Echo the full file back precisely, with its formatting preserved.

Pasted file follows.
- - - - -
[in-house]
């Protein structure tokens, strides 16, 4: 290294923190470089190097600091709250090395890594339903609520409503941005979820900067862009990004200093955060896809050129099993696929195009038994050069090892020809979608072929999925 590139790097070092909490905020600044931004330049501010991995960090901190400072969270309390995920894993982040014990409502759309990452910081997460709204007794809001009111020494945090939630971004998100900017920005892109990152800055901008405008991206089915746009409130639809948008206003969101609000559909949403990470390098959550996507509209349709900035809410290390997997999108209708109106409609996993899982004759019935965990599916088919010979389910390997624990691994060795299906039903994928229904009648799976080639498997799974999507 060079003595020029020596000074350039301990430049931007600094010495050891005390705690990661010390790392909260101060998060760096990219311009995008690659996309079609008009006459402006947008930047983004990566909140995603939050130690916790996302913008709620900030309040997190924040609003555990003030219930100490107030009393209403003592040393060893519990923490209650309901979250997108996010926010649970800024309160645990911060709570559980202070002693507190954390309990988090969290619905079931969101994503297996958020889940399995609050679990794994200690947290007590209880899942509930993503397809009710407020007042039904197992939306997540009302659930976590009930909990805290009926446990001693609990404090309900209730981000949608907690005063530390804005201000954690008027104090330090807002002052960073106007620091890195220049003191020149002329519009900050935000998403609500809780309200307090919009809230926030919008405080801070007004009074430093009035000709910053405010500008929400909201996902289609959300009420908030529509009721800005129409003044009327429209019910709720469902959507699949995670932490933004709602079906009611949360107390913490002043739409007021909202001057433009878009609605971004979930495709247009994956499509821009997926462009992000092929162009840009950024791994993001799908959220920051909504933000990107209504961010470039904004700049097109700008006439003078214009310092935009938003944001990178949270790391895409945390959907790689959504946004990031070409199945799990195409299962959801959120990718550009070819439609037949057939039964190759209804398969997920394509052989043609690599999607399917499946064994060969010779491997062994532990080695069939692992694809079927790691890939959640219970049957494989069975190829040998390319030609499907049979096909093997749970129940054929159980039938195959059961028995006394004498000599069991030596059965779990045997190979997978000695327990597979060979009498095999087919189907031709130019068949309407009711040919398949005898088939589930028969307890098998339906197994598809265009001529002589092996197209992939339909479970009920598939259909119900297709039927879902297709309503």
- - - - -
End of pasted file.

[in-house]
């Protein structure tokens, strides 16, 4: 290294923190470089190097600091709250090395890594339903609520409503941005979820900067862009990004200093955060896809050129099993696929195009038994050069090892020809979608072929999925 590139790097070092909490905020600044931004330049501010991995960090901190400072969270309390995920894993982040014990409502759309990452910081997460709204007794809001009111020494945090939630971004998100900017920005892109990152800055901008405008991206089915746009409130639809948008206003969101609000559909949403990470390098959550996507509209349709900035809410290390997997999108209708109106409609996993899982004759019935965990599916088919010979389910390997624990691994060795299906039903994928229904009648799976080639498997799974999507 060079003595020029020596000074350039301990430049931007600094010495050891005390705690990661010390790392909260101060998060760096990219311009995008690659996309079609008009006459402006947008930047983004990566909140995603939050130690916790996302913008709620900030309040997190924040609003555990003030219930100490107030009393209403003592040393060893519990923490209650309901979250997108996010926010649970800024309160645990911060709570559980202070002693507190954390309990988090969290619905079931969101994503297996958020889940399995609050679990794994200690947290007590209880899942509930993503397809009710407020007042039904197992939306997540009302659930976590009930909990805290009926446990001693609990404090309900209730981000949608907690005063530390804005201000954690008027104090330090807002002052960073106007620091890195220049003191020149002329519009900050935000998403609500809780309200307090919009809230926030919008405080801070007004009074430093009035000709910053405010500008929400909201996902289609959300009420908030529509009721800005129409003044009327429209019910709720469902959507699949995670932490933004709602079906009611949360107390913490002043739409007021909202001057433009878009609605971004979930495709247009994956499509821009997926462009992000092929162009840009950024791994993001799908959220920051909504933000990107209504961010470039904004700049097109700008006439003078214009310092935009938003944001990178949270790391895409945390959907790689959504946004990031070409199945799990195409299962959801959120990718550009070819439609037949057939039964190759209804398969997920394509052989043609690599999607399917499946064994060969010779491997062994532990080695069939692992694809079927790691890939959640219970049957494989069975190829040998390319030609499907049979096909093997749970129940054929159980039938195959059961028995006394004498000599069991030596059965779990045997190979997978000695327990597979060979009498095999087919189907031709130019068949309407009711040919398949005898088939589930028969307890098998339906197994598809265009001529002589092996197209992939339909479970009920598939259909119900297709039927879902297709309503």